Reading The Koran at a snail’s pace, in English, and for the first time can be overwhelming. It is easy to get lost in what seems repetitive – repetitive, perhaps, because the text appears to be arranged by the page and the page by the expectation or need for recitation. The repetitiveness is also fed by the urge to communicate the essentials of the message in every section of the text. When reading one section in isolation (or listening to it) one would not notice the repeated sentiments. At the same time the narratives are few, scattered and sparse – one must piece them together as if building a story while reading a correspondence between several people who already know and assume their readers know well the narrative at stake. These qualities, however, serve to intensify the experience of the concrete, the poetic, the mysterious and the anecdotal. In today’s reading from “The Night Journey”, a book most famous for the interpretative dispute over the first few lines, lines which seem to suggest that the prophet was transported in a single night from Mecca to Jerusalem (I have to admit that, were it not for N.J. Dawood’s footnote, I would have missed entirely the “interpretation” that the prophet traveled the distance in a single night – this is the first instance in which I’ve wondered if I shouldn’t be reading multiple translations), Muhammad (and Gabriel) become noticeably frustrated with the demands of the non-believer.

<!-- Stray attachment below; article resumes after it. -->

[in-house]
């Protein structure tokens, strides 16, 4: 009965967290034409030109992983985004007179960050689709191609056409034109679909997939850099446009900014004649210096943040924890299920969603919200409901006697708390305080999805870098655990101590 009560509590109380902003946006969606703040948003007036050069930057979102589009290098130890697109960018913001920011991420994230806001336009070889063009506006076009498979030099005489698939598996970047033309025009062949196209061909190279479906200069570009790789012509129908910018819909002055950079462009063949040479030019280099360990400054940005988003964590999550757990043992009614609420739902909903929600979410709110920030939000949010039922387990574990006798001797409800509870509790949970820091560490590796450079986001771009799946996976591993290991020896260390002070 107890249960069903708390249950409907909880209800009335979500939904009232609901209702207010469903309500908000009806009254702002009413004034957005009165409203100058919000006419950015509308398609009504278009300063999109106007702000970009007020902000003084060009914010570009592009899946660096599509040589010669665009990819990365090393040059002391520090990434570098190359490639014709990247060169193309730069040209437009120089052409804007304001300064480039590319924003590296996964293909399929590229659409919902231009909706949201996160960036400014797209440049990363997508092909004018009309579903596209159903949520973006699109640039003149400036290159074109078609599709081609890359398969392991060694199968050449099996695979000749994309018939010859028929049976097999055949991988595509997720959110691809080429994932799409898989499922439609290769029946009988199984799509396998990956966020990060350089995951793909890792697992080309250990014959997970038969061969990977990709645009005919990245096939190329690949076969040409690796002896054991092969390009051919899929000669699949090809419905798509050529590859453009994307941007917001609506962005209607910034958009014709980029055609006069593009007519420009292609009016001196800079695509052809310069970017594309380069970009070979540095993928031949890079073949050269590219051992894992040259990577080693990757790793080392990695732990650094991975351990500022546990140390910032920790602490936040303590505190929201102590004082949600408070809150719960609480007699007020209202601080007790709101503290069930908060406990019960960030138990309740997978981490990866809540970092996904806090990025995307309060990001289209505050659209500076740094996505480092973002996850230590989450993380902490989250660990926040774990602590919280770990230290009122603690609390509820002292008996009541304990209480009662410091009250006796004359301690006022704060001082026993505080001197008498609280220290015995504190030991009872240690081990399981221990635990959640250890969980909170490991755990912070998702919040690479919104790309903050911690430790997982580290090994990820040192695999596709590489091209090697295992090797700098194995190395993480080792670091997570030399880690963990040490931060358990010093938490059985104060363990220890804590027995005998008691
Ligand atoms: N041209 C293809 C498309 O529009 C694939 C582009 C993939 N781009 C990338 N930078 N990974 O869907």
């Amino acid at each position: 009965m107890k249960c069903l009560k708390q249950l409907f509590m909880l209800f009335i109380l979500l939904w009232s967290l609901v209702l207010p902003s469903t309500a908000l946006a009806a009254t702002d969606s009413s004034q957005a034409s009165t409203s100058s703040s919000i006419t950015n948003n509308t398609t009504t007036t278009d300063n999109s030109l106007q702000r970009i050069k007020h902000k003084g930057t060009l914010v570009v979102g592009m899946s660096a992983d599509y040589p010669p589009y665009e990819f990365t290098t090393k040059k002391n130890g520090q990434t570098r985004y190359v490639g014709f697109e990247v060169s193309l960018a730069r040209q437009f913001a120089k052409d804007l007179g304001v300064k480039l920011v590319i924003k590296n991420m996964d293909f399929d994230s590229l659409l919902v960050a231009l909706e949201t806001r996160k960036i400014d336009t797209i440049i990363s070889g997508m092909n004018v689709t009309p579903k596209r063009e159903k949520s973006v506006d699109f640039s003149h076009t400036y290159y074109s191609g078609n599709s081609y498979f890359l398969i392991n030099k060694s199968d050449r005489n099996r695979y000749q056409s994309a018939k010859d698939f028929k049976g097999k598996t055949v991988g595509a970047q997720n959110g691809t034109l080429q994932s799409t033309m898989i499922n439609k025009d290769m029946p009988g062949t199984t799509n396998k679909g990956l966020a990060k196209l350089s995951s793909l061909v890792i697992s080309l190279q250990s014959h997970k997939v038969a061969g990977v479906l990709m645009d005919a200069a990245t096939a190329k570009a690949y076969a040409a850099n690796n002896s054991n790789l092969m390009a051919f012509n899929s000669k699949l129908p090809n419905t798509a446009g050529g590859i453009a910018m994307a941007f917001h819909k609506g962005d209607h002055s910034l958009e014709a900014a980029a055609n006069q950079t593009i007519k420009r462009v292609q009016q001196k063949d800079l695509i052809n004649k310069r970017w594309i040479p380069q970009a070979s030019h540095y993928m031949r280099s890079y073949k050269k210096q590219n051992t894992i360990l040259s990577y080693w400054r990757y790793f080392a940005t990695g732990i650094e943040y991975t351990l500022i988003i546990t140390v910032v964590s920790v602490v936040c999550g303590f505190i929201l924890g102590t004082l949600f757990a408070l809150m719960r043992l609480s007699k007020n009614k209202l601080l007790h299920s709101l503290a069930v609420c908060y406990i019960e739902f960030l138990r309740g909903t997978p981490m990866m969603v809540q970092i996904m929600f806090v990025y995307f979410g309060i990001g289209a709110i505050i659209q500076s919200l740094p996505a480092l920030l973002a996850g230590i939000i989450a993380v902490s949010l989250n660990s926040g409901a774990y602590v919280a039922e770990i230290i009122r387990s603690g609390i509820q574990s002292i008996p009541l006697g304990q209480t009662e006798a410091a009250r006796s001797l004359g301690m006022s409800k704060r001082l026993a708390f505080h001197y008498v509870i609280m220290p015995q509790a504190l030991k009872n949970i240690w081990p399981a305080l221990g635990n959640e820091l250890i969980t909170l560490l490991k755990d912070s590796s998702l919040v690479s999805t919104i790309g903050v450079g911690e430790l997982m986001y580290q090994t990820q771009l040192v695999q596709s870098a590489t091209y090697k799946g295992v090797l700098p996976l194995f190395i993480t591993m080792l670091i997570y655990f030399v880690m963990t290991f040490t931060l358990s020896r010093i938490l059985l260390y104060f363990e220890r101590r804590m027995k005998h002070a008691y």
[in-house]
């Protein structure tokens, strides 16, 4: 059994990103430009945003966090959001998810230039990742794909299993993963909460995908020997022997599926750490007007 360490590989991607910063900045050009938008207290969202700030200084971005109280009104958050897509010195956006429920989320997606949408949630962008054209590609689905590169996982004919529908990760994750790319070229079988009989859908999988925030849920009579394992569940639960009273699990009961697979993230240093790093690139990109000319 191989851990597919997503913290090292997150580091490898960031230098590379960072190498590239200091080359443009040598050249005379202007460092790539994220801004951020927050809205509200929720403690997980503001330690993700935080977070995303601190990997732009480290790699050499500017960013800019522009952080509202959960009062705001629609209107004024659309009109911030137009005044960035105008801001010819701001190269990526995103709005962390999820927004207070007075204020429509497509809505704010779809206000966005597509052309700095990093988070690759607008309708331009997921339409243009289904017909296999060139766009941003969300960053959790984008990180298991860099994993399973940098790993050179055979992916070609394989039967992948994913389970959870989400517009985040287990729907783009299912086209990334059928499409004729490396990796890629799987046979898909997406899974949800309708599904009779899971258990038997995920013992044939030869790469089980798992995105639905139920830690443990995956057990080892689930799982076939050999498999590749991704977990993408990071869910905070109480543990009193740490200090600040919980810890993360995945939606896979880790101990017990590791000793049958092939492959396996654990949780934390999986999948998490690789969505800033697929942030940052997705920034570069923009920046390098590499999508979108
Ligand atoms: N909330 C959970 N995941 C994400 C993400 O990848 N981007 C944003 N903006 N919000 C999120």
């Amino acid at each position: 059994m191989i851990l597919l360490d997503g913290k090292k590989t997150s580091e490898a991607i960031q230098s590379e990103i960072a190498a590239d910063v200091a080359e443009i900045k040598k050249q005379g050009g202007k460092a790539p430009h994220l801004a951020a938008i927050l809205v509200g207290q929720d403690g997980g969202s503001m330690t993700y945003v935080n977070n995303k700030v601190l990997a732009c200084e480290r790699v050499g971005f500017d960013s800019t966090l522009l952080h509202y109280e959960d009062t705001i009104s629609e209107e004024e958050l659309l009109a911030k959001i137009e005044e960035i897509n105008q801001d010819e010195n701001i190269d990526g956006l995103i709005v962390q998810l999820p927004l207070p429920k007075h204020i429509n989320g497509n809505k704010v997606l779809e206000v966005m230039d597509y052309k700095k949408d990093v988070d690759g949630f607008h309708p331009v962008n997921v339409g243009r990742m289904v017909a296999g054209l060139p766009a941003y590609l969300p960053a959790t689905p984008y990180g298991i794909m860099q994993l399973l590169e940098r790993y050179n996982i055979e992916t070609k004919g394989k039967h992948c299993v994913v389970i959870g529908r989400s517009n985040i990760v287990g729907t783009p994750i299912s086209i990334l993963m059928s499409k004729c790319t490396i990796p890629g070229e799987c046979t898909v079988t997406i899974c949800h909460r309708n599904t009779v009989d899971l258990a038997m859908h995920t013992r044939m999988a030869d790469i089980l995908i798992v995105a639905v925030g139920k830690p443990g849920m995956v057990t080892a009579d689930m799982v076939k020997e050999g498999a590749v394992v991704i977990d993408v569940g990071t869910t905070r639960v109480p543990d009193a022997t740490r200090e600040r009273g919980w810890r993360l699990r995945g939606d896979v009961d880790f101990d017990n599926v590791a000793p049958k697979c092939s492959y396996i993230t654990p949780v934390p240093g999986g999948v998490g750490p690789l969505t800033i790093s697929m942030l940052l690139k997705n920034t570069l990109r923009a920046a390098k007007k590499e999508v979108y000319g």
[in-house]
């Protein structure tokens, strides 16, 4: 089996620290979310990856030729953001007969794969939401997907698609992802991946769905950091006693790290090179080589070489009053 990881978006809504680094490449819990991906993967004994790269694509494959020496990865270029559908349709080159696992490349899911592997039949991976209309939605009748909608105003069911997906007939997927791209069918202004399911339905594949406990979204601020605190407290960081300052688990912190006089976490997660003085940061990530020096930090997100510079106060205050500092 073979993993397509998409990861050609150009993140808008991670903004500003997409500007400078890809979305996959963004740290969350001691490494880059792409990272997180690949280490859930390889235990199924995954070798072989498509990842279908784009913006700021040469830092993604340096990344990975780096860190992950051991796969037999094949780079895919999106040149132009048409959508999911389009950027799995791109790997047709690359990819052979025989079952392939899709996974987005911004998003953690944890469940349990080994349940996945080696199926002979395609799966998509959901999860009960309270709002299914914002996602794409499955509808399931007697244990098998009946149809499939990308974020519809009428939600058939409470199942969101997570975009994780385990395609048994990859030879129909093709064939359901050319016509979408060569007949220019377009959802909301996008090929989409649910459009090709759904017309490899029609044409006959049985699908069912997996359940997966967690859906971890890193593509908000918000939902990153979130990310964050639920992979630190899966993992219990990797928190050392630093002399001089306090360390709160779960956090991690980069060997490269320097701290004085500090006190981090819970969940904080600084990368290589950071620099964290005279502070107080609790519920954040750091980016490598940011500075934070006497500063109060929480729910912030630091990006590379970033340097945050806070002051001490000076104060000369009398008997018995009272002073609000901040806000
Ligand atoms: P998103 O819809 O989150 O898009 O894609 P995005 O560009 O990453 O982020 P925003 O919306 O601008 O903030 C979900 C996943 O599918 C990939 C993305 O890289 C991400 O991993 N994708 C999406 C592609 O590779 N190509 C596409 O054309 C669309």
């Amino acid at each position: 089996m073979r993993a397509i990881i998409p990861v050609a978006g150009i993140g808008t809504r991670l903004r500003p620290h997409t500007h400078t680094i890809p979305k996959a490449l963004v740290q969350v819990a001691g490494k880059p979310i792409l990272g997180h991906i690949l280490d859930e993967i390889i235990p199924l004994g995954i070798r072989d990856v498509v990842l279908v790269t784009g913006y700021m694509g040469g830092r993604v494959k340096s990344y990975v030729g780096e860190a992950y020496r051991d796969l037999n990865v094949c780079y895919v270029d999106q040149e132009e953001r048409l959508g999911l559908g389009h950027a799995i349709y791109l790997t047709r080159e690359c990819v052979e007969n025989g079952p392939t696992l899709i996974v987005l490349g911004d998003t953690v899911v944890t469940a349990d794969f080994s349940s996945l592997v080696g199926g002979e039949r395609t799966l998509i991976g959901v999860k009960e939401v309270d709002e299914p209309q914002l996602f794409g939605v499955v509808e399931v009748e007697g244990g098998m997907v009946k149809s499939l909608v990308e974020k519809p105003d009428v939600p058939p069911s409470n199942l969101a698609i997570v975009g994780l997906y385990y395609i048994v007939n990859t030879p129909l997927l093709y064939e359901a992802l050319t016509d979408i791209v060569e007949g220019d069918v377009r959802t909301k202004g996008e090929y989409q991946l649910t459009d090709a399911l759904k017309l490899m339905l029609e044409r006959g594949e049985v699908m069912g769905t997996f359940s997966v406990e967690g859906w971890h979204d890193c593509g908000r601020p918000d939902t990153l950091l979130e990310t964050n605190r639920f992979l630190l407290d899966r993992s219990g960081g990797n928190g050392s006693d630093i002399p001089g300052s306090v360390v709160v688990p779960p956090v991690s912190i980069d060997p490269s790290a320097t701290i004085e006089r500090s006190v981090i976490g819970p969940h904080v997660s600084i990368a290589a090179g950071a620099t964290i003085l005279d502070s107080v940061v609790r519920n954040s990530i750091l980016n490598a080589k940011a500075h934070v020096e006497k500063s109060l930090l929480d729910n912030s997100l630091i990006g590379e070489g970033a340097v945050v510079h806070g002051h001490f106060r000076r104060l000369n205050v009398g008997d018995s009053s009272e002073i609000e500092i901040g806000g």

We have set forth for men in the Koran all manner of arguments, yet most of them persist in unbelief. They say: ‘We will not believe in you until you make a spring gush from the earth before our very eyes, or cause rivers to flow in a grove of palms and vines; until you cause the sky to fall upon us in pieces, as you have threatened to do, or bring down God and the angels in our midst; until you build a house of gold, or ascend to heaven; nor will we believe you in your ascent until you have sent down for us a book which we can read.’ (pg 290 in my edition; 17:90 ff)
Muhammad is instructed to reply: “Glory be to my Lord! Am I not an emissary, made of flesh and blood?”
Ecce homo! Far more memorable, by my taste, than the one-night trip to Jerusalem. The prophet speaks of the frustration that all persons of faith (or persuasion) must have at one time or another. When people seem incapable of listening, when the bargain includes a moving target … am I not an emissary, made of flesh and blood! At the same time, I love the irony and perhaps derision of “until you have sent down for us a book which we can read”. In the current context, my context (of course), this is a haunting note to a non-believing reader, who sits in his arm chair reading (with the anachronism intact) this very book!
But, then, I doubt I’d make such demands; honestly, these are bargains made by the disobedient and the unwilling, not bargains made by disciples. Muhammad (anachronism still intact), we would have much to discuss or we would sit together in silence, but there will be no price to haggle. (April 13, 2008)